While it's often not pleasant when it happens, companies that forsake earnings in the short-to-medium term to increase their long-term growth potential are rare and investors should celebrate them. However, this is usually not the case in the current personal finance landscape, where instant gratification rules the day.
Craft beer brewer Boston Beer (NYSE:SAM), which struggled to keep up with high demand last year due to various operational difficulties, is investing heavily in its supply chain and distribution platforms. While the company expects that this will decrease its earnings in the short-term, it is positioning itself to be better prepared for future growth.
Accordingly, on any weakness caused by short-term earnings declines, shares of Boston Beer are a buy. The company is growing faster than peers like Molson Coors Brewing (NYSE:TAP) and it remains the best way for investors to capitalize on the surge in the craft beer market.
Preparing for the future
On the company's most recent earnings call, President and Chief Executive Officer Martin Roper started off by explaining the challenges the company faced last year as he said, "Over the past year, our supply chain struggled under the unexpected increased demand and we experienced higher operational and freight costs as we reacted. While our growth continues to challenge us operationally, we improved our service levels to our distributors during the fourth quarter and decreased our product shortages."
CEO Roper then went on to explain the ways in which the company was preparing to handle these problems, which include significantly increasing both its packaging and shipping capabilities as well as its tank capacity. He bluntly stated, "Given the opportunities that we see, we expect a continued high level of brand investment and capital investment as we pursue growth and innovation. We are prepared to forsake the earnings that may be lost as a result of these investments in the short term as we pursue long-term profitable growth."
The company is also attempting to reduce costs without risking sales growth. Management has implemented a program in which it is helping participating distributors to lower their inventory levels and increase their depletions, or the total number of cases sold to retailers. Currently, participation in the program represents about 65% of Boston Beer's total volume but management hopes that the number could reach 70%-80% by the end of the year.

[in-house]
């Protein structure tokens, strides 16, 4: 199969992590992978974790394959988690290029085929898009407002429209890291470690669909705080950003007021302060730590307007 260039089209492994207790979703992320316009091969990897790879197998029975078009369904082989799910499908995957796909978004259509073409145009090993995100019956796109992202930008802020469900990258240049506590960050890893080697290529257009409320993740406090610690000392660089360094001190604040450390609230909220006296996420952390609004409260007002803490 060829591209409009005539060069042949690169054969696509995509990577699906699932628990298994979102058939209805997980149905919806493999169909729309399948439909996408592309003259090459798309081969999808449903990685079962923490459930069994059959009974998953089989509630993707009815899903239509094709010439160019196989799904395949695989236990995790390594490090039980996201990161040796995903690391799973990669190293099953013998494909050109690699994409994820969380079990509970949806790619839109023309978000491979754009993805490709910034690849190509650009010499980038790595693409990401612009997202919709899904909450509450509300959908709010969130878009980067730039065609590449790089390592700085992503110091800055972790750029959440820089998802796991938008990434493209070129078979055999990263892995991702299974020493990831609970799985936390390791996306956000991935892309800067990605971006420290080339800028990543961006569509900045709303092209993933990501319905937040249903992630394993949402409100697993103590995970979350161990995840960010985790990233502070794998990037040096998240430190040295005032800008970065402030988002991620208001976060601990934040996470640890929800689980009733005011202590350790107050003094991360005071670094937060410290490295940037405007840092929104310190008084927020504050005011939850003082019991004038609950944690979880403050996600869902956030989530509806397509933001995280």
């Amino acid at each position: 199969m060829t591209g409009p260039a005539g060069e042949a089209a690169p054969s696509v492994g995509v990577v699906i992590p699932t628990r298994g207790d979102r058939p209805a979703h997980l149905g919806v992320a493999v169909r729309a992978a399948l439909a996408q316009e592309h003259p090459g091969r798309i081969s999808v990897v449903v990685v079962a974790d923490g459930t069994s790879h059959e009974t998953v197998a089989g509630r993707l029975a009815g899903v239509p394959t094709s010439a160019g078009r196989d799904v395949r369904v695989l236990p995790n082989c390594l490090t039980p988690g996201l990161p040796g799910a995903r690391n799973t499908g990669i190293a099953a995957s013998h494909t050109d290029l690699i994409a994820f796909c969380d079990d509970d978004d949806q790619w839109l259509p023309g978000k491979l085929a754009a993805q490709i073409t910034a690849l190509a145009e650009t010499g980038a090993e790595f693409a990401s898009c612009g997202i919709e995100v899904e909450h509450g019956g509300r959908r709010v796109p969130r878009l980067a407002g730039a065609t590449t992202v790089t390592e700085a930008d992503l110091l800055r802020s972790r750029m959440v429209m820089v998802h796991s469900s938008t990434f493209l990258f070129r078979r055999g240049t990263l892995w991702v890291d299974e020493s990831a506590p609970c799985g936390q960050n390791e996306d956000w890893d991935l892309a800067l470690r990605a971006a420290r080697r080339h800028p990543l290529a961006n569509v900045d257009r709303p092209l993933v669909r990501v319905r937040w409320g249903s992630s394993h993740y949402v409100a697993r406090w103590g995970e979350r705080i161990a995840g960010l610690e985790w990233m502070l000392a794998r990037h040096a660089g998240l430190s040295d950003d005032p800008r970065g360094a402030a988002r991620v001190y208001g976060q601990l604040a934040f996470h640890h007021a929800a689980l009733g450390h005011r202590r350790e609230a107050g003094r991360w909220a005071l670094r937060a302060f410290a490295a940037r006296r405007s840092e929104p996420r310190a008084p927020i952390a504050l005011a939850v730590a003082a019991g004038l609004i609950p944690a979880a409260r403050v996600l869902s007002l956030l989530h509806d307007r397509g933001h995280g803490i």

Boston Beer also continues to invest in new beer brands. By announcing a constant flow of new seasonal beers to quench the taste of America's evolving craft beer drinker, the company is positioning itself to remain atop the niche beer market. The company continues to invest in its R&D division Alchemy & Science as well and expects to devote another $5-$7 million to the program in fiscal 2014.
The following is a breakdown of Boston Beer's projected growth in 2014 in comparison with that of larger industry competitor Molson Coors:
|Company||Revenue Growth 2014||EPS Growth 2014|
The reason Boston Beer is growing so aggressively at the moment is because of its direct exposure to craft beer. Sales of craft beer have been rising while traditional beer sales remain flat. In 2013, the niche market grew sales approximately 20% while total beer sales essentially remained flat.
Companies like Molson Coors, which has some exposure to the craft beer market through specialty beer brands like Blue Moon and Creemore Springs, are struggling to grow due to their heavy reliance on traditional beer brands like Coors, Miller and Molson. Although the larger company has a much more diverse product mix and subsequently carries a lot less risk, investors who seek high growth have no better alternative than Boston Beer.
Time to take a sip
While investors need to be wary that earnings for Boston Beer in the short-term will likely be weak, they can also be confident that the company's sales growth will remain strong. After all, Boston Beer's biggest problem last year was that it simply could not keep up with demand, which is a high-quality problem to have.
With management's stated commitments to finding and creating new beer brands to keep up with the ever-evolving craft beer market and improving the company's operational performance, investors can take a sip of Boston Beer now and savor it for the long-term.
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Philip Saglimbeni owns shares of Boston Beer. The Motley Fool recommends Boston Beer and Molson Coors Brewing Company. The Motley Fool owns shares of Boston Beer. Try any of our Foolish newsletter services free for 30 days. We Fools may not all hold the same opinions, but we all believe that considering a diverse range of insights makes us better investors. The Motley Fool has a disclosure policy.